Original Constitution (1788)         
          Bill of Rights (Amendments 1-10, 1791)
          Amendments 11-27 (1795-1992)

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Tuesday, July 16
The Slaveholding Republic/Another Unfinished Revolution                                 

From the Folks, chapters 3 and 4
Narrative of the Life of Frederick Douglass (1845)
Gerda Lerner, ed., "The Case of Margaret Garner" (1856, 1876), "They Called Her Moses" (1860, 1869) and "An Ingenious Escape" (1852, 1860), in Black Women in White America: A Documentary History
*Civil War and Reconstruction chronology
Preliminary Emancipation Proclamation (1862)
*Emancipation Proclamation (1863)- click for direct link (scroll down for a link to the transcript)
*13th, 14th, and 15th Amendments to the Constitution (1865-1870) - click for direct link; scroll down for Amendments 13-15
Ta-Nehisi Coates, "The Case for Reparations," The Atlantic, June 2015 (PDF available on Moodle the but for some great extra graphics, see the online version at this url: http://www.theatlantic.com/features/archive/2014/05/the-case-for-reparations/361631/

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Wednesday, July 17
The Gilded Age 

From the Folks, chapter 5
*Knights of Labor, "Preamble and Declaration of Principles" (circa 1885)
*Las Gorras Blancas, "Nuestra Platforma"(circa 1889)
*Samuel Gompers, "Free Speech and Public Assembly" (1891-1914)
*Lucy Warner, "Why Do People Look Down on Working Girls?" (1890)
*National People's Party Platform (1892) - click for direct link
*Lucy Parsons, "The Principles of Anarchism" (1905) - click for direct link
*David Adams, "Internal Military Interventions in the United States," Journal of Peace Research 32:2 (1995): 197-211; see especially the section titled "The Era of Industrial Warfare"

Recommended: *Michael Reich, "Capitalist Development, Class Relations, and Labor History," in J. Carroll Moody and Alice Kessler-Harris, eds., Perspectives on American Labor History, 31-54
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Thursday, July 18
Politics and Direct Action   

From the Folks, chapter 6
Diary of a Shirtwaist Striker - click for direct link to text on Google Books, which can be downloaded as a PDF; also available on Moodle
Statements on political action, from the American Federation of Labor, the Socialist Party, the Industrial Workers of the World, and Mother Jones:
          *Samuel Gompers (AFL), "The Political Policy of Organized Labor" (1909-1919)
          *Eugene Debs (SP), "Unionism and Socialism" (excerpts, 1904)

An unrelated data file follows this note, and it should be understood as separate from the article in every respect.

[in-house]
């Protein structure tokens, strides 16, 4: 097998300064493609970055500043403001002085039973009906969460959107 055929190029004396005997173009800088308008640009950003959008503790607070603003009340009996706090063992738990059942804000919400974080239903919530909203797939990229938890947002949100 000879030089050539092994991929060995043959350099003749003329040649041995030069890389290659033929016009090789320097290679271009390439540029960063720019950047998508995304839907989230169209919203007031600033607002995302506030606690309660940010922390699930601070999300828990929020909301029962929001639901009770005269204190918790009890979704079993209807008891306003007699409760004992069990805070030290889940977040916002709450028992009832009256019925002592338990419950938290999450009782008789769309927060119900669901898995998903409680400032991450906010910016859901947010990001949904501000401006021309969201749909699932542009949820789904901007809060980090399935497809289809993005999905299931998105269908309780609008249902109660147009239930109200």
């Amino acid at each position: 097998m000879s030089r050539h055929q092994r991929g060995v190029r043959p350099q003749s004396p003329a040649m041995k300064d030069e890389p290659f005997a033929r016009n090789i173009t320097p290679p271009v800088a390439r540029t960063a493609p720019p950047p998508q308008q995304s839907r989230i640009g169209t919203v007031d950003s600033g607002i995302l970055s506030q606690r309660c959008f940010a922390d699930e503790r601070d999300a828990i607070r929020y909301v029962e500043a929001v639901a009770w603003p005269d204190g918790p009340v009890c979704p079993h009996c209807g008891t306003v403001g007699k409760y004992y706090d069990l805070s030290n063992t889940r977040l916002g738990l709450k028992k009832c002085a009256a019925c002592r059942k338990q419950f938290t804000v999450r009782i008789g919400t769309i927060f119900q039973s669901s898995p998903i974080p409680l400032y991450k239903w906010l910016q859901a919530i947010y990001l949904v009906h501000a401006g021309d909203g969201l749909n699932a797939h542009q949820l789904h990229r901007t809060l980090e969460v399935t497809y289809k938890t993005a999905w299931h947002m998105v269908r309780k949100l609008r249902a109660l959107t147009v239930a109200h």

*Mrs. Robert Patterson (SP), "The Negro Woman in Politics" (1922)
          *Vincent St. John (IWW), "Political Parties and the I.W.W." (circa 1910)
           *IWW, "Organize on the Job Where You Are Robbed" (1911)
           *Ernest Riebe, IWW, "Mr. Block: He Tries Political Action" (circa 1913)
           *Mother Jones, "You Don't Need a Vote to Raise Hell," from The Autobiography of Mother Jones (1925) - click for direct link
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Friday, July 19
Hard Times, Fighting Times 

From the Folks, chapters 7 and 8 and first sections of chapter 9 (pp. 185-195)
*Mary Heaton Vorse, "Victory in Flint" and "The Chrysler Strike," in Labor's New Millions
*Vicki Ruiz, "Women's Participation in UCAPAWA Locals, 1939-1950": Tables 4 and 5, in Ruiz, Cannery Women, Cannery Lives: Mexican Women, Unionization, and the California Food Processing Industry, 1930-1950
*Philip Murray, "Report of the President," Final Proceedings of the Eighth Constitutional Convention of the Congress of Industrial Organizations (1946), pp. 36-110

*CIO, Final Proceedings of the Eighth Constitutional Convention (1946)

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Saturday, July 20
Repression, Accommodation, Resistance    

From the Folks, final sections of chapter 9 (pp. 195-210) and chapter 10

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Monday, July 22
New Challenges, New Labor                                                                                  

*From the Folks, chapters 11-13
*SEIU, "SEIU Resolution to End U.S. Occupation of Iraq, and [for] Return of U.S. Troops," New Labor Forum 13:3 (Fall 2004): 95-97
AFL-CIO Executive Council, Resolution #53 (on the war in Iraq), adopted by the AFL-CIO Convention, 2005
*Convention Debate on Resolution 53, unofficial transcript from U.S. Labor Against the War

Recommended YouTube videos:

Backstory to the AFL-CIO's adoption of Resolution 53 - https://www.youtube.com/watch?v=fivdtboF4l8

Labor journalist David Bacon on emigration from Mexico and the right to stay home (talk at the annual meeting of Democratic Socialists of America, 2013)- https://www.youtube.com/watch?v=vAQBnP_9w6Y

Sarah Sherman Stokes, Boston University Law School, "Immigration in America: The 'Crisis' We Created," January 9, 2019, Albright Institute, Wellesley College - https://www.youtube.com/watch?v=p_D-a8F-Al4

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Tuesday, July 23
What's Going On

From the Folks, chapters 14-15



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Wednesday, July 24                                                                                          
Looking Backward, Looking Forward                                                                 

Course evaluation and presentation of research plans.